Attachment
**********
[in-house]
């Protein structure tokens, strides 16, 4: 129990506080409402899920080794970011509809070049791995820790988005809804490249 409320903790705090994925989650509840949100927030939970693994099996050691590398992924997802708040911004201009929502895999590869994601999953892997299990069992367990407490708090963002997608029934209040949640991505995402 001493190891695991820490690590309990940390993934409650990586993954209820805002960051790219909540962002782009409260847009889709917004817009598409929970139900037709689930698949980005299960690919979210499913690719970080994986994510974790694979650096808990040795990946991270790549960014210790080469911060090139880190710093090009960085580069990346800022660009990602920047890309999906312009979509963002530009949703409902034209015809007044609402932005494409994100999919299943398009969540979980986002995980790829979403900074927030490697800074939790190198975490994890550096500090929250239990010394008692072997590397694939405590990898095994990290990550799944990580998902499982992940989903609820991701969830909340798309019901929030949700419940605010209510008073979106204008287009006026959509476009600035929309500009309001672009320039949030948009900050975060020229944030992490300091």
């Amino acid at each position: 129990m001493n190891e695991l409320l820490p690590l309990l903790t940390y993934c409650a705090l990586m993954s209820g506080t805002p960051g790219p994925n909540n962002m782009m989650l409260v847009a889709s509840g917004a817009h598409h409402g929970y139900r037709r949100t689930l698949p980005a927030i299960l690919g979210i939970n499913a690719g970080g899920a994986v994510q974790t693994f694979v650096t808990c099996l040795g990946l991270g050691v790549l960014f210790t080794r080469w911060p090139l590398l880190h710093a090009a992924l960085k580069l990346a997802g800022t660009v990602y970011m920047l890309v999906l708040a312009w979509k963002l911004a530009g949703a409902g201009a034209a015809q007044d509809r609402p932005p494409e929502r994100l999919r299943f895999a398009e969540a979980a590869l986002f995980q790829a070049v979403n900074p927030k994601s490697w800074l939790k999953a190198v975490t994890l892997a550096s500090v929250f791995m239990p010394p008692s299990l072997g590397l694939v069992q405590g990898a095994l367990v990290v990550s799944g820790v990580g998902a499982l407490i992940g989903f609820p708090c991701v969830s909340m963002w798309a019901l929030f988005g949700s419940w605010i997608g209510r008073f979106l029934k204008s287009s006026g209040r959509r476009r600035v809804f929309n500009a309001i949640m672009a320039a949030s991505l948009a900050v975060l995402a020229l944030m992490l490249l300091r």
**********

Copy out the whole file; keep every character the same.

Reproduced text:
[in-house]
């Protein structure tokens, strides 16, 4: 129990506080409402899920080794970011509809070049791995820790988005809804490249 409320903790705090994925989650509840949100927030939970693994099996050691590398992924997802708040911004201009929502895999590869994601999953892997299990069992367990407490708090963002997608029934209040949640991505995402 001493190891695991820490690590309990940390993934409650990586993954209820805002960051790219909540962002782009409260847009889709917004817009598409929970139900037709689930698949980005299960690919979210499913690719970080994986994510974790694979650096808990040795990946991270790549960014210790080469911060090139880190710093090009960085580069990346800022660009990602920047890309999906312009979509963002530009949703409902034209015809007044609402932005494409994100999919299943398009969540979980986002995980790829979403900074927030490697800074939790190198975490994890550096500090929250239990010394008692072997590397694939405590990898095994990290990550799944990580998902499982992940989903609820991701969830909340798309019901929030949700419940605010209510008073979106204008287009006026959509476009600035929309500009309001672009320039949030948009900050975060020229944030992490300091």
């Amino acid at each position: 129990m001493n190891e695991l409320l820490p690590l309990l903790t940390y993934c409650a705090l990586m993954s209820g506080t805002p960051g790219p994925n909540n962002m782009m989650l409260v847009a889709s509840g917004a817009h598409h409402g929970y139900r037709r949100t689930l698949p980005a927030i299960l690919g979210i939970n499913a690719g970080g899920a994986v994510q974790t693994f694979v650096t808990c099996l040795g990946l991270g050691v790549l960014f210790t080794r080469w911060p090139l590398l880190h710093a090009a992924l960085k580069l990346a997802g800022t660009v990602y970011m920047l890309v999906l708040a312009w979509k963002l911004a530009g949703a409902g201009a034209a015809q007044d509809r609402p932005p494409e929502r994100l999919r299943f895999a398009e969540a979980a590869l986002f995980q790829a070049v979403n900074p927030k994601s490697w800074l939790k999953a190198v975490t994890l892997a550096s500090v929250f791995m239990p010394p008692s299990l072997g590397l694939v069992q405590g990898a095994l367990v990290v990550s799944g820790v990580g998902a499982l407490i992940g989903f609820p708090c991701v969830s909340m963002w798309a019901l929030f988005g949700s419940w605010i997608g209510r008073f979106l029934k204008s287009s006026g209040r959509r476009r600035v809804f929309n500009a309001i949640m672009a320039a949030s991505l948009a900050v975060l995402a020229l944030m992490l490249l300091r």